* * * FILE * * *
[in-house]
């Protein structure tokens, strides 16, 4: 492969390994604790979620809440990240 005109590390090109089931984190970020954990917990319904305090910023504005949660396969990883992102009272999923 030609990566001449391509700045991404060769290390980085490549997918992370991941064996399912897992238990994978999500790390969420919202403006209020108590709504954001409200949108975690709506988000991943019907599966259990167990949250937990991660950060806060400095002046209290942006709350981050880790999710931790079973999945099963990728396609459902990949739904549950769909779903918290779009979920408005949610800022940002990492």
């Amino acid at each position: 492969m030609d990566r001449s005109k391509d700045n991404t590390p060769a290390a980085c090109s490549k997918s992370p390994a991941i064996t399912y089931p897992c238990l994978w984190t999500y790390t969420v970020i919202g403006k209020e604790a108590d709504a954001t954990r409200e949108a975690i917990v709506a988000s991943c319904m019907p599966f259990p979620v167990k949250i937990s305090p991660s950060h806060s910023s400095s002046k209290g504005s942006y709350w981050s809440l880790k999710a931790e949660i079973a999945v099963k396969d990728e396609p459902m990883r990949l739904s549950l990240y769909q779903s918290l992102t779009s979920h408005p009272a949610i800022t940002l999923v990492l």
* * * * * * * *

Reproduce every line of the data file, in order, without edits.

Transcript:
[in-house]
């Protein structure tokens, strides 16, 4: 492969390994604790979620809440990240 005109590390090109089931984190970020954990917990319904305090910023504005949660396969990883992102009272999923 030609990566001449391509700045991404060769290390980085490549997918992370991941064996399912897992238990994978999500790390969420919202403006209020108590709504954001409200949108975690709506988000991943019907599966259990167990949250937990991660950060806060400095002046209290942006709350981050880790999710931790079973999945099963990728396609459902990949739904549950769909779903918290779009979920408005949610800022940002990492």
């Amino acid at each position: 492969m030609d990566r001449s005109k391509d700045n991404t590390p060769a290390a980085c090109s490549k997918s992370p390994a991941i064996t399912y089931p897992c238990l994978w984190t999500y790390t969420v970020i919202g403006k209020e604790a108590d709504a954001t954990r409200e949108a975690i917990v709506a988000s991943c319904m019907p599966f259990p979620v167990k949250i937990s305090p991660s950060h806060s910023s400095s002046k209290g504005s942006y709350w981050s809440l880790k999710a931790e949660i079973a999945v099963k396969d990728e396609p459902m990883r990949l739904s549950l990240y769909q779903s918290l992102t779009s979920h408005p009272a949610i800022t940002l999923v990492l």